Thousands rally as protest leaders tell Algerian Army to stay away

Algerian protesters have been demonstrating for the past 3 weeks against the government. (AFP/File)
Updated 20 March 2019
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Thousands rally as protest leaders tell Algerian Army to stay away

  • Russia backs govt plans to hold talks with opposition
  • Bouteflika ‘will hand over power to elected president’

ALGIERS: Thousands of students, university professors and health workers rallied in Algiers on Tuesday calling for President Abdelaziz Bouteflika to quit, and a new group headed by activists and opposition figures told the army not to interfere.

In the first direct message to the generals from leaders emerging from nearly a month of mass protests against Bouteflika, the National Coordination for Change said the military should “play its constitutional role without interfering in the people’s choice.”

Bouteflika, who has ruled for 20 years, bowed to the protesters last week by announcing he would not stand for another term. But he stopped short of stepping down immediately and said he would stay in office until a new constitution is adopted, effectively extending his present term.

His moves have done nothing to halt demonstrations, which peaked on Friday with hundreds of thousands of protesters on the streets of Algiers and have continued into this week.

“We will not stop our pressure until he (Bouteflika) goes,” said student Ali Adjimi, 23. “The people want you to leave,” read a banner. Others shouted “the people and the army are one.”

The 82-year-old president has rarely been seen in public since suffering a stroke in 2013.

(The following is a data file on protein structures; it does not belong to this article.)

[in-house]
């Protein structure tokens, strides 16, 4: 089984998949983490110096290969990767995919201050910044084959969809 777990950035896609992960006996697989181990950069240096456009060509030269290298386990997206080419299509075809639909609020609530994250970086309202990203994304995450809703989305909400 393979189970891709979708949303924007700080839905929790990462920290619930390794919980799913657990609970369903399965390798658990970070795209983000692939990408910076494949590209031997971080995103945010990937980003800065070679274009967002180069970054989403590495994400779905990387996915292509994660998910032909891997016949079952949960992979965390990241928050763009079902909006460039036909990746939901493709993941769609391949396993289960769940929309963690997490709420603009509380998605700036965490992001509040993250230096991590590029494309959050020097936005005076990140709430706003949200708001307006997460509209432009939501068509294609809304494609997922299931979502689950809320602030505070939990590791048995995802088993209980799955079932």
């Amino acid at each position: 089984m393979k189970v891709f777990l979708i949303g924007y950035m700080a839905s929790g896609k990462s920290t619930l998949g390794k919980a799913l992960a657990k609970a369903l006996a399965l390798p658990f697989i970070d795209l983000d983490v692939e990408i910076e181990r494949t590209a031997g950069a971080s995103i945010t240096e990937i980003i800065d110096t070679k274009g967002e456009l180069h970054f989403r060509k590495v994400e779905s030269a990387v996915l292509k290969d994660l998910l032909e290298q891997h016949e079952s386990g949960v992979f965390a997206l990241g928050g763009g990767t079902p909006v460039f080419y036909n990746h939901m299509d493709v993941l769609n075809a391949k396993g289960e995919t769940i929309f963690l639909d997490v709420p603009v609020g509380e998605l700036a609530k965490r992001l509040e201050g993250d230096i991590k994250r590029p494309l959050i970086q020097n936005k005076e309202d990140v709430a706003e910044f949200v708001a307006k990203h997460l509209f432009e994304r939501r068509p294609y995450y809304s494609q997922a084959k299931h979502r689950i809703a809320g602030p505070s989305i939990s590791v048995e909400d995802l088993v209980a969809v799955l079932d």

The protesters say he is in no fit health to rule. Djilali Bahi, one of the doctors and other health workers at Tuesday’s demonstration, said: “We are fed up with this system. It must disappear forever.”

So far, soldiers have stayed in their barracks during the protests. But on Monday, Chief of Staff Lt. Gen. Ahmed Gaed Salah hinted at a more active role, saying the army should take responsibility for finding a quick solution to the crisis.

Generals have traditionally wielded power behind the scenes in Algeria and have publicly intervened during pivotal moments, including cancelling an election in the early 1990s that hard-liners were poised to win, triggering a decade of civil war.

The protest leaders issued their statement titled “Platform of Change” late on Monday, demanding that Bouteflika step down before the end of his term on April 28 and the government resign immediately.

Bouteflika’s newly appointed Deputy Prime Minister, Ramtane Lamamra, has launched a tour of allied countries seeking support. On Tuesday he visited Moscow, long a close military ally of Algeria.

Foreign Minister Sergei Lavrov said Russia was concerned by the protests: “We see attempts to destabilize the situation, and speak out against any interference in this process,” he said.

He said Moscow supported the Algerian government’s initiative to hold talks with the opposition after weeks of protests.

Lamamra defended the government’s reform proposals. Bouteflika has agreed to hand over power to an elected president, and the opposition will be allowed to take part in the Cabinet that will oversee elections, he said at a joint press conference with Lavrov.

Protesters have been calling for a generation of new leaders to replace a ruling elite dominated by the military, big businessmen with ties to the establishment and veterans of the 1954-1962 war of independence against France.

Algerian authorities have long been adept at manipulating a weak and disorganised opposition. But the mass demonstrations have emboldened well-known figures to lead the reform drive.

Prominent members of the new group include lawyer and activist Mustapha Bouchachi, opposition leader Karim Tabou and former Treasury Minister Ali Benouari, as well as Mourad Dhina and Kamel Guemazi, who belong to an outlawed radical party.

Zoubida Assoul, leader of a small political party, is the only woman in the group so far.